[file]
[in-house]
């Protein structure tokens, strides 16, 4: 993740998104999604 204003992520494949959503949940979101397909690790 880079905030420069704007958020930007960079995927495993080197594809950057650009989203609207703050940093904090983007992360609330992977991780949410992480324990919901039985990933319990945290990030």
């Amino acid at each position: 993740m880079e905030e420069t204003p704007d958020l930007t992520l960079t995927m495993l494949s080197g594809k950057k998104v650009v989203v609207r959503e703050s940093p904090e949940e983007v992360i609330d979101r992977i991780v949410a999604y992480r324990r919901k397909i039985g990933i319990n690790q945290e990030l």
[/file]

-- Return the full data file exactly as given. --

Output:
[in-house]
């Protein structure tokens, strides 16, 4: 993740998104999604 204003992520494949959503949940979101397909690790 880079905030420069704007958020930007960079995927495993080197594809950057650009989203609207703050940093904090983007992360609330992977991780949410992480324990919901039985990933319990945290990030």
């Amino acid at each position: 993740m880079e905030e420069t204003p704007d958020l930007t992520l960079t995927m495993l494949s080197g594809k950057k998104v650009v989203v609207r959503e703050s940093p904090e949940e983007v992360i609330d979101r992977i991780v949410a999604y992480r324990r919901k397909i039985g990933i319990n690790q945290e990030l």